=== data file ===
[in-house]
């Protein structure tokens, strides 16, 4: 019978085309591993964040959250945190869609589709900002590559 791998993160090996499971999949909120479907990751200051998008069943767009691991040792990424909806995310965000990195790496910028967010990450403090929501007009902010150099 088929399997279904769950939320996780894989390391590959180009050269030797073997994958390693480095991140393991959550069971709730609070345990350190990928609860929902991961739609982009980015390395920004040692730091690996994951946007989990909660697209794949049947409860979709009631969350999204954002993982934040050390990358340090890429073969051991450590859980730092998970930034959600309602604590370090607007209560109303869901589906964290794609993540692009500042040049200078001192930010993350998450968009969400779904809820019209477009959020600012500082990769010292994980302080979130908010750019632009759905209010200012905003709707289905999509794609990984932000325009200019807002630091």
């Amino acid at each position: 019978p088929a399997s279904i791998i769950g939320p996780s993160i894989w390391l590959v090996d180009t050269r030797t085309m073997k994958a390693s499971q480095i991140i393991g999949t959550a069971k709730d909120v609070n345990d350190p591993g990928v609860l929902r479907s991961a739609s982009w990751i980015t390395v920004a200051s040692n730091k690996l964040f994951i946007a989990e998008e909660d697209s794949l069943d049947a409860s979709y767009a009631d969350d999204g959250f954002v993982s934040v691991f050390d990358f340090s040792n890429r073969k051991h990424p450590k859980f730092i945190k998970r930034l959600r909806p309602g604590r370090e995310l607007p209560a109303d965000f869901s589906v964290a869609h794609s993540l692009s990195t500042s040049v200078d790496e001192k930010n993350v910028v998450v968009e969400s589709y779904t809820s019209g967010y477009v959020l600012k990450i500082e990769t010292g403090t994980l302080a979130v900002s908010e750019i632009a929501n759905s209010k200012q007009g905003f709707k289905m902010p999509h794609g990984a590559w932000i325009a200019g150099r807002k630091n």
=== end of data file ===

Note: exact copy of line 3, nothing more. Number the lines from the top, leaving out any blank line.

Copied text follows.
């Amino acid at each position: 019978p088929a399997s279904i791998i769950g939320p996780s993160i894989w390391l590959v090996d180009t050269r030797t085309m073997k994958a390693s499971q480095i991140i393991g999949t959550a069971k709730d909120v609070n345990d350190p591993g990928v609860l929902r479907s991961a739609s982009w990751i980015t390395v920004a200051s040692n730091k690996l964040f994951i946007a989990e998008e909660d697209s794949l069943d049947a409860s979709y767009a009631d969350d999204g959250f954002v993982s934040v691991f050390d990358f340090s040792n890429r073969k051991h990424p450590k859980f730092i945190k998970r930034l959600r909806p309602g604590r370090e995310l607007p209560a109303d965000f869901s589906v964290a869609h794609s993540l692009s990195t500042s040049v200078d790496e001192k930010n993350v910028v998450v968009e969400s589709y779904t809820s019209g967010y477009v959020l600012k990450i500082e990769t010292g403090t994980l302080a979130v900002s908010e750019i632009a929501n759905s209010k200012q007009g905003f709707k289905m902010p999509h794609g990984a590559w932000i325009a200019g150099r807002k630091n």